The story of my vintage ‘80s road bike is one of redemption. For years, I did not appreciate its subtle elegance, its refined road manners, or its reliability. But after years of rainy commutes, ill-fitting fenders, and paint-marring bike racks, I had an epiphany. This old Centurion Dave Scott Ironman is actually really fun to ride. I should treat it a little better.
So, after coming around to its graces on regular weekly spins, I decided to take it on an ambitious route. In the spirit of staying close to home, I took the Centurion out on some well-worn local climbs near Boulder, Colorado.
This 87-mile journey helped me reinvent familiar roads, and it renewed my passion for the essence of riding, despite the challenges that 34-year-old bike technology — hard gearing, down-tube shifters, bad brakes, and more — can present.
The concept was simple and very numerically driven to begin with. I had a bike from 1987 (or so I thought … more on that later). Eighty-seven miles felt like an achievable but difficult enough distance, and around Boulder, it’s doable to match feet climbed to mileage — 8,700 feet in this case. Mind you, the word is “doable,” not “easy.”
I started by riding up Lefthand Canyon to Ward. Frankly, I rarely do this interminably long climb anymore. These days, I’m attracted to more off-beat dirt roads or Jeep tracks through the national forest. The cycling superhighway that is Lefthand is the polar opposite. But on a quiet early morning, aboard a lugged steel frame made from Tange 1 tubes — perhaps the finest that Japanese bike engineering had to offer in the ‘80s — it was blissful.
The gentle gradient swooped along the canyon, following the creek. The Centurion sang on smooth pavement. My legs were fresh. The bike felt void of any friction. That is until I reached the crux of the climb, a 1.75-mile kicker averaging eight percent gradient. All along, the climb had given me the rope-a-dope. I was unknowingly softening up my own legs as I enjoyed the lower sections a bit too much. I struggled to push the 42x24T gear up the last pitches to the Peak to Peak Highway.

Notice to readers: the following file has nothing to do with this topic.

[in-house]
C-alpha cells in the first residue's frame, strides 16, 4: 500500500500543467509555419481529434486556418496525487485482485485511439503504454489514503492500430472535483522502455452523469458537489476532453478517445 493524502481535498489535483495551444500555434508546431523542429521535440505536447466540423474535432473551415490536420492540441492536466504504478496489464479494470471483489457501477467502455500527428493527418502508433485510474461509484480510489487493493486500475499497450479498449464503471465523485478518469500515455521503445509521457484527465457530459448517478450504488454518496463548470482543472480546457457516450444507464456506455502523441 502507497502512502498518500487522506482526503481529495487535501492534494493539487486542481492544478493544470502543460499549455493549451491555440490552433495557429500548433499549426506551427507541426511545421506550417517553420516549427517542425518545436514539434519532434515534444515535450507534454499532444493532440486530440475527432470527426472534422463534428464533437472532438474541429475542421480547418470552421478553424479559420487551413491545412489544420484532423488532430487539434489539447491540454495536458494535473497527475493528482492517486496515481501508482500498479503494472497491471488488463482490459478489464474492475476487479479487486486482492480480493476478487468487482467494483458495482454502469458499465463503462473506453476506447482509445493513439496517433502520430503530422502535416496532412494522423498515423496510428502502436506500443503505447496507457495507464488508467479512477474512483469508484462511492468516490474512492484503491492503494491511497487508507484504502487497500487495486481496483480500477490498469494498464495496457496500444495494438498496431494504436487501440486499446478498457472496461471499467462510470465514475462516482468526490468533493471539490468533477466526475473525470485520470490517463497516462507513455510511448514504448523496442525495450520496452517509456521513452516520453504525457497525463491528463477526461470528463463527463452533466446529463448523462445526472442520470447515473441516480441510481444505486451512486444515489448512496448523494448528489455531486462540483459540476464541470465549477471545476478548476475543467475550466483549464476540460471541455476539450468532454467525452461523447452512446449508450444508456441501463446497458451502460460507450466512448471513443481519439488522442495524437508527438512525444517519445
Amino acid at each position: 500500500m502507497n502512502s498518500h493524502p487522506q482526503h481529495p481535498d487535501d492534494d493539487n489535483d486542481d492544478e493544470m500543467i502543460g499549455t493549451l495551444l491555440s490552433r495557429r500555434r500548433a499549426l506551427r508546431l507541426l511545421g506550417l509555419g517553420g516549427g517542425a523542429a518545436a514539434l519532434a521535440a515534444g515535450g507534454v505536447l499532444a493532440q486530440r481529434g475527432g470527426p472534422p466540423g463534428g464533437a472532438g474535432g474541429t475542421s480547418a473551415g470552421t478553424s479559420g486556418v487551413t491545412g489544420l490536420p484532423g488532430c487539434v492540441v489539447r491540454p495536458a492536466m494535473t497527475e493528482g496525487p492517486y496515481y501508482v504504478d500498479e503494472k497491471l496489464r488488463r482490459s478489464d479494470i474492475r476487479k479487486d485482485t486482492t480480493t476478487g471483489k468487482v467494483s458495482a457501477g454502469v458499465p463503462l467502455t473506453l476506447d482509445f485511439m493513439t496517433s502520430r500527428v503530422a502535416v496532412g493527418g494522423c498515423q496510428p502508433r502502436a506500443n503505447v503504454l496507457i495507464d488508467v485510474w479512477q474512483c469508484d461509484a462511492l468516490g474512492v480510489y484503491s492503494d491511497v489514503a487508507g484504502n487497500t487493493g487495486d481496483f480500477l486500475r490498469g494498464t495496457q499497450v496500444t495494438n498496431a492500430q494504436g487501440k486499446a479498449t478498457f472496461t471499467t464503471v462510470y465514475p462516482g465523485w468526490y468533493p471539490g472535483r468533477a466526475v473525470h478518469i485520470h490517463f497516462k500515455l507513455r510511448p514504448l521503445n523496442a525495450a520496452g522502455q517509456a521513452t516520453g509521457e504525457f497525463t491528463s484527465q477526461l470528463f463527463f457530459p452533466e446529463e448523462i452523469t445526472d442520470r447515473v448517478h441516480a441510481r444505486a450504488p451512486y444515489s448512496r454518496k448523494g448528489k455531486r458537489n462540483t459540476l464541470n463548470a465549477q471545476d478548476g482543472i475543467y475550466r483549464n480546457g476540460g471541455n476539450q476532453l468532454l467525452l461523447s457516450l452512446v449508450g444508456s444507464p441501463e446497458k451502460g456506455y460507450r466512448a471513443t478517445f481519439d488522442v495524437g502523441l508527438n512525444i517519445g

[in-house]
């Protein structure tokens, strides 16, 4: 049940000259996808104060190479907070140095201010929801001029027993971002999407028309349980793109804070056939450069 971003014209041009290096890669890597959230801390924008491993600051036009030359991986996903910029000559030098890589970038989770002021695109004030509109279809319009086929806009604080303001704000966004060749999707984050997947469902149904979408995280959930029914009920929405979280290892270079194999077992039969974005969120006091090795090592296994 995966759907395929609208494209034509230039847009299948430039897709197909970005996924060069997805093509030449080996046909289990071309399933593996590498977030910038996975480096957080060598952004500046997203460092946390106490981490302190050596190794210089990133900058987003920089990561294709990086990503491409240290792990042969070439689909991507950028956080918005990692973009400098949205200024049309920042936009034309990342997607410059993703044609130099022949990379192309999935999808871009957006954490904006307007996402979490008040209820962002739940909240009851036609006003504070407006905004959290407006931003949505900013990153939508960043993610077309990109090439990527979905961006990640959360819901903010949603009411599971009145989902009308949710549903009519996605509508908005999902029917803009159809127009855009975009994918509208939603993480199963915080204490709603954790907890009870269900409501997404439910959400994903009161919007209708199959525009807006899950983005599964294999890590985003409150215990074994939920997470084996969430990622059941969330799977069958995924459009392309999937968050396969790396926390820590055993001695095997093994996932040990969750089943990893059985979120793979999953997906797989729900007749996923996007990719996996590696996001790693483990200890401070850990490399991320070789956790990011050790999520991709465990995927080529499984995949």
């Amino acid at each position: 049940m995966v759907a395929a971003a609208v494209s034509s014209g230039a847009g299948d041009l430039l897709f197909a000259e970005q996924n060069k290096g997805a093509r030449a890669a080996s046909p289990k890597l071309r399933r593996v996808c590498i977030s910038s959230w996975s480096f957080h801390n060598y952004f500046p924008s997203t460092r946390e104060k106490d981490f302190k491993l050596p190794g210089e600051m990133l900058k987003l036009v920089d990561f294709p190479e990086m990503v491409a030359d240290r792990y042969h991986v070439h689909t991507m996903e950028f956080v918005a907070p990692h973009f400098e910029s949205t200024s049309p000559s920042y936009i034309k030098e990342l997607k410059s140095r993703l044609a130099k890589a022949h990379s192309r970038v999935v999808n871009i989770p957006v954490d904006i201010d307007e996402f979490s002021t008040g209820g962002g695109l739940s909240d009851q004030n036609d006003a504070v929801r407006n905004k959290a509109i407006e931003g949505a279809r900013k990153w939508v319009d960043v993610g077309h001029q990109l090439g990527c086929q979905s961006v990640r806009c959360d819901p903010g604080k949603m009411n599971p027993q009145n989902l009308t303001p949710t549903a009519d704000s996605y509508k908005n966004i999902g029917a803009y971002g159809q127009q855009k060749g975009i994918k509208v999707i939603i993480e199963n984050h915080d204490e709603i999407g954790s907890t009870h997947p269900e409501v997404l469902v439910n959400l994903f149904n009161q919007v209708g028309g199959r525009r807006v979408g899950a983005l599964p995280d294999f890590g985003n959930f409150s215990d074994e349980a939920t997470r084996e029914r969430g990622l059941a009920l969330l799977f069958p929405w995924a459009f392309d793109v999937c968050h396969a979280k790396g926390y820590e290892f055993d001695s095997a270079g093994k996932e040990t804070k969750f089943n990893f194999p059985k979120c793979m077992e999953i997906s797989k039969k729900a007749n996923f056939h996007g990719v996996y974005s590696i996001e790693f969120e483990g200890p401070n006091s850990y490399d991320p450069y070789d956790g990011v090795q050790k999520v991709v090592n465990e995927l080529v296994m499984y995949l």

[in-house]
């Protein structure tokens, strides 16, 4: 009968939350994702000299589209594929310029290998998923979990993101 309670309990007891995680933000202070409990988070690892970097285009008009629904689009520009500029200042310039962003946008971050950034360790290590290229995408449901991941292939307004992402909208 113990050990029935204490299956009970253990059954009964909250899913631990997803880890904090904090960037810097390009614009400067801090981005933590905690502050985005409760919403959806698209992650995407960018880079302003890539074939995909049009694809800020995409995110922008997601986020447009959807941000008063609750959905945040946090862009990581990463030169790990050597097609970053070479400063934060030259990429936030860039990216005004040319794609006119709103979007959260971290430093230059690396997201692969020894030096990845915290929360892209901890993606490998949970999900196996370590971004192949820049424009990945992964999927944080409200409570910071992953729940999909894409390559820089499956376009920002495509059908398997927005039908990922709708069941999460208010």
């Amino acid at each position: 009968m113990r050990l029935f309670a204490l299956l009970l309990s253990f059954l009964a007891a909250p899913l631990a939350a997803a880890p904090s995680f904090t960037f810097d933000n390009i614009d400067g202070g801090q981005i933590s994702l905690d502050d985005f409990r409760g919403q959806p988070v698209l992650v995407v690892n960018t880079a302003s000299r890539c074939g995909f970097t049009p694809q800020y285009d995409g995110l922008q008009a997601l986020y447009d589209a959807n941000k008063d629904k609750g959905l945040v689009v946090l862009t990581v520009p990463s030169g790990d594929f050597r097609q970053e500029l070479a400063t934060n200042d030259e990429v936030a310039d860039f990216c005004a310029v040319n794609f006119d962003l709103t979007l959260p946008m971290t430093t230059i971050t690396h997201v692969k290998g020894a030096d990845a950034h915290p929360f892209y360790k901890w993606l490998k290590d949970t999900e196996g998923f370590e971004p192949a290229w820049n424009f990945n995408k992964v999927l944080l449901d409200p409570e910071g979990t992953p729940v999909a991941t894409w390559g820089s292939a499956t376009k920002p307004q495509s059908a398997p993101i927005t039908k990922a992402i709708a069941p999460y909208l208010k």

Here at the ride’s highest elevation, more than 9,000 feet above sea level, the clouds moved in and the wind began to whip across the road. Between the cold temperatures and the threatening weather, I couldn’t spend much time enjoying the views, and I certainly had to hold on for dear life on the fast, twisting descent down South Saint Vrain Canyon.
As you’d expect, brake technology has made vast improvements over the last 40-odd years. The single-pivot Shimano 600 calipers, mated to some Dia-Compe brake levers, took some serious hand strength, sort of like one of those spring-loaded grip toys you find on a CEO’s desk. Although the brakes were troublesome, the bike was willing to follow the bends in the road, thanks to the little extra frame compliance that comes with an old steel frame.
The wind followed me out onto the plains as I made my way south back to Boulder. It was arduous, but as I heeled into a stiff crosswind, I made a realization. Right here, on a flat windy road, here’s where all the bike technology in the world won’t help you much. Yes, aero bikes and rims are marginally better. But an old bike won’t hold you back. No, only pure grit and toughness can overcome headwinds and crosswinds. In fact, the shallow, aluminum Wolber Super Champion Alpine rims are quite docile on a windy day.
Finally, 70 miles into my day, I reached the route’s two biggest challenges: Olde Stage Road and Flagstaff. The first is short, the second long. Both are very steep climbs.
As I mentioned, this old bike’s gearing is tall. It’s also equipped with one of the most memorable component oddities of the ‘80s, oval Shimano Bio-Pace chainrings. Thanks to a bit of reading on the legendary Sheldon Brown’s website, I came to learn that these rings have the oval shape positioned so that the gearing is easier on the crank’s power-stroke. I suppose that meant my gearing was slightly easier than 42x24T but it didn’t feel that way on the day’s final climbs.
Thankfully, my knees didn’t explode from the extremely low cadence and I topped out at 7,700 feet, tired but happy to have made it through a big day on an old bike with no mishaps.
In the end, the numbers didn’t work out as cleanly as I’d hoped. The route was actually 89 miles. I only (only!) climbed 8,500 feet. Plus, after reading more on Sheldon Brown, I was able to ID my bike’s year of origin as 1986, thanks to a handy serial number guide.
None of that really matters to me though. What does matter is that I’m still rolling out on this Centurion on a weekly basis, riding it as it had always meant to be ridden.